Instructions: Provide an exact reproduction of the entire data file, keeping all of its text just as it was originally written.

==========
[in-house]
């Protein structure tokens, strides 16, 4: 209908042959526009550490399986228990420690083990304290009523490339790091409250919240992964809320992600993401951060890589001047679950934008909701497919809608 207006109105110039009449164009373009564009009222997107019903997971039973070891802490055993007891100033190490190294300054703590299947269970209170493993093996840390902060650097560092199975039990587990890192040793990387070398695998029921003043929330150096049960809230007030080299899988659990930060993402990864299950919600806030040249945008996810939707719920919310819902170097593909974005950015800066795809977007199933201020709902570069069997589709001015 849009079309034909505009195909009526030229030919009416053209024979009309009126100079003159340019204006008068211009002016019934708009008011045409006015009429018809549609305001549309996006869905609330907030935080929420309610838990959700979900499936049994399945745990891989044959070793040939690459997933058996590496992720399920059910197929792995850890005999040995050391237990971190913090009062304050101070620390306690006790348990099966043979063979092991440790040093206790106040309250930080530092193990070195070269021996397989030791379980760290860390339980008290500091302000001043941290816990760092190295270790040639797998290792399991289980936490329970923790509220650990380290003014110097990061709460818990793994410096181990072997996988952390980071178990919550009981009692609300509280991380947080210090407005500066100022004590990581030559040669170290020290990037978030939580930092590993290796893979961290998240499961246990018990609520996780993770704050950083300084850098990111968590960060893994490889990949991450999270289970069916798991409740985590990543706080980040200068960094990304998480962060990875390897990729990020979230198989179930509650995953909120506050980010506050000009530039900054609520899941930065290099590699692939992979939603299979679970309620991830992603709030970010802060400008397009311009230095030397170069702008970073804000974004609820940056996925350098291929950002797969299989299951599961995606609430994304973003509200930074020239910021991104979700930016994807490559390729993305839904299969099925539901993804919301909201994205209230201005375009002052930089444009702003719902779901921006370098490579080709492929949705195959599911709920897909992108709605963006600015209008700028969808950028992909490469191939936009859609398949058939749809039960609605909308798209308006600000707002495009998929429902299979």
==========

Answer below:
[in-house]
């Protein structure tokens, strides 16, 4: 209908042959526009550490399986228990420690083990304290009523490339790091409250919240992964809320992600993401951060890589001047679950934008909701497919809608 207006109105110039009449164009373009564009009222997107019903997971039973070891802490055993007891100033190490190294300054703590299947269970209170493993093996840390902060650097560092199975039990587990890192040793990387070398695998029921003043929330150096049960809230007030080299899988659990930060993402990864299950919600806030040249945008996810939707719920919310819902170097593909974005950015800066795809977007199933201020709902570069069997589709001015 849009079309034909505009195909009526030229030919009416053209024979009309009126100079003159340019204006008068211009002016019934708009008011045409006015009429018809549609305001549309996006869905609330907030935080929420309610838990959700979900499936049994399945745990891989044959070793040939690459997933058996590496992720399920059910197929792995850890005999040995050391237990971190913090009062304050101070620390306690006790348990099966043979063979092991440790040093206790106040309250930080530092193990070195070269021996397989030791379980760290860390339980008290500091302000001043941290816990760092190295270790040639797998290792399991289980936490329970923790509220650990380290003014110097990061709460818990793994410096181990072997996988952390980071178990919550009981009692609300509280991380947080210090407005500066100022004590990581030559040669170290020290990037978030939580930092590993290796893979961290998240499961246990018990609520996780993770704050950083300084850098990111968590960060893994490889990949991450999270289970069916798991409740985590990543706080980040200068960094990304998480962060990875390897990729990020979230198989179930509650995953909120506050980010506050000009530039900054609520899941930065290099590699692939992979939603299979679970309620991830992603709030970010802060400008397009311009230095030397170069702008970073804000974004609820940056996925350098291929950002797969299989299951599961995606609430994304973003509200930074020239910021991104979700930016994807490559390729993305839904299969099925539901993804919301909201994205209230201005375009002052930089444009702003719902779901921006370098490579080709492929949705195959599911709920897909992108709605963006600015209008700028969808950028992909490469191939936009859609398949058939749809039960609605909308798209308006600000707002495009998929429902299979």